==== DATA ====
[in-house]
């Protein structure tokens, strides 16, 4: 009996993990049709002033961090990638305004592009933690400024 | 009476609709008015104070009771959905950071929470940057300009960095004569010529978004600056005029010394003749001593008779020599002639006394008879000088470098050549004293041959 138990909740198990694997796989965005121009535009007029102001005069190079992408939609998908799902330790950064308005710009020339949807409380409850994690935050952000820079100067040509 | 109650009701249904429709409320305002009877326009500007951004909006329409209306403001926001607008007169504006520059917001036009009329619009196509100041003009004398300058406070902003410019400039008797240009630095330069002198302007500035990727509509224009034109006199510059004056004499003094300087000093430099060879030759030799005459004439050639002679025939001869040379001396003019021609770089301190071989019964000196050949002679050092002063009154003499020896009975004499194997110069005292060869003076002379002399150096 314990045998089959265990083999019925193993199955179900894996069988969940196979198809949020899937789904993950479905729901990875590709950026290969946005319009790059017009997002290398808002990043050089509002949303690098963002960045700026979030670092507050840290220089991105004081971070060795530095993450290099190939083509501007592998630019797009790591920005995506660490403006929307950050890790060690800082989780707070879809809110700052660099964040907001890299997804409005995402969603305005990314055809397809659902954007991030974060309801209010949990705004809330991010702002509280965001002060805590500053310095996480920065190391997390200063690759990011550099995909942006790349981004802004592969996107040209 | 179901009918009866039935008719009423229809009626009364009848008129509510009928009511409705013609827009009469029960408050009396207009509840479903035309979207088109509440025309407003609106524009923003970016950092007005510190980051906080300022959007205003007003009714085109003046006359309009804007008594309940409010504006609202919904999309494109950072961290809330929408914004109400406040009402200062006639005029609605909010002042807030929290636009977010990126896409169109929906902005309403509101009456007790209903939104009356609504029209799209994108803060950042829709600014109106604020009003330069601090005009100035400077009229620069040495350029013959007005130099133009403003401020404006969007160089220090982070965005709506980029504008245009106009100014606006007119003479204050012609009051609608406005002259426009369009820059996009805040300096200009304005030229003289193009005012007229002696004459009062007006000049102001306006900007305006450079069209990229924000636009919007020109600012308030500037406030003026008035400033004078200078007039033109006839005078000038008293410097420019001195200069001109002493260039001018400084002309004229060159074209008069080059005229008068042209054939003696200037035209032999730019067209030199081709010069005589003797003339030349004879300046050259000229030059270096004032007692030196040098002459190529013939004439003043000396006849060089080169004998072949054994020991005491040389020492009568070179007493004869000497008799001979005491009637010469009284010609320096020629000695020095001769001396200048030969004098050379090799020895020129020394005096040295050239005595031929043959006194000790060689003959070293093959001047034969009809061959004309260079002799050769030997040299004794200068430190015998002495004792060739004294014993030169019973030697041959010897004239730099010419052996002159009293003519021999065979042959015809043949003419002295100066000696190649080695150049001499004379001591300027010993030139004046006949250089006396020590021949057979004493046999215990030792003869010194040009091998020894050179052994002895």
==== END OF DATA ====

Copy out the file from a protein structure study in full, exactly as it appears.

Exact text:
[in-house]
């Protein structure tokens, strides 16, 4: 009996993990049709002033961090990638305004592009933690400024 | 009476609709008015104070009771959905950071929470940057300009960095004569010529978004600056005029010394003749001593008779020599002639006394008879000088470098050549004293041959 138990909740198990694997796989965005121009535009007029102001005069190079992408939609998908799902330790950064308005710009020339949807409380409850994690935050952000820079100067040509 | 109650009701249904429709409320305002009877326009500007951004909006329409209306403001926001607008007169504006520059917001036009009329619009196509100041003009004398300058406070902003410019400039008797240009630095330069002198302007500035990727509509224009034109006199510059004056004499003094300087000093430099060879030759030799005459004439050639002679025939001869040379001396003019021609770089301190071989019964000196050949002679050092002063009154003499020896009975004499194997110069005292060869003076002379002399150096 314990045998089959265990083999019925193993199955179900894996069988969940196979198809949020899937789904993950479905729901990875590709950026290969946005319009790059017009997002290398808002990043050089509002949303690098963002960045700026979030670092507050840290220089991105004081971070060795530095993450290099190939083509501007592998630019797009790591920005995506660490403006929307950050890790060690800082989780707070879809809110700052660099964040907001890299997804409005995402969603305005990314055809397809659902954007991030974060309801209010949990705004809330991010702002509280965001002060805590500053310095996480920065190391997390200063690759990011550099995909942006790349981004802004592969996107040209 | 179901009918009866039935008719009423229809009626009364009848008129509510009928009511409705013609827009009469029960408050009396207009509840479903035309979207088109509440025309407003609106524009923003970016950092007005510190980051906080300022959007205003007003009714085109003046006359309009804007008594309940409010504006609202919904999309494109950072961290809330929408914004109400406040009402200062006639005029609605909010002042807030929290636009977010990126896409169109929906902005309403509101009456007790209903939104009356609504029209799209994108803060950042829709600014109106604020009003330069601090005009100035400077009229620069040495350029013959007005130099133009403003401020404006969007160089220090982070965005709506980029504008245009106009100014606006007119003479204050012609009051609608406005002259426009369009820059996009805040300096200009304005030229003289193009005012007229002696004459009062007006000049102001306006900007305006450079069209990229924000636009919007020109600012308030500037406030003026008035400033004078200078007039033109006839005078000038008293410097420019001195200069001109002493260039001018400084002309004229060159074209008069080059005229008068042209054939003696200037035209032999730019067209030199081709010069005589003797003339030349004879300046050259000229030059270096004032007692030196040098002459190529013939004439003043000396006849060089080169004998072949054994020991005491040389020492009568070179007493004869000497008799001979005491009637010469009284010609320096020629000695020095001769001396200048030969004098050379090799020895020129020394005096040295050239005595031929043959006194000790060689003959070293093959001047034969009809061959004309260079002799050769030997040299004794200068430190015998002495004792060739004294014993030169019973030697041959010897004239730099010419052996002159009293003519021999065979042959015809043949003419002295100066000696190649080695150049001499004379001591300027010993030139004046006949250089006396020590021949057979004493046999215990030792003869010194040009091998020894050179052994002895």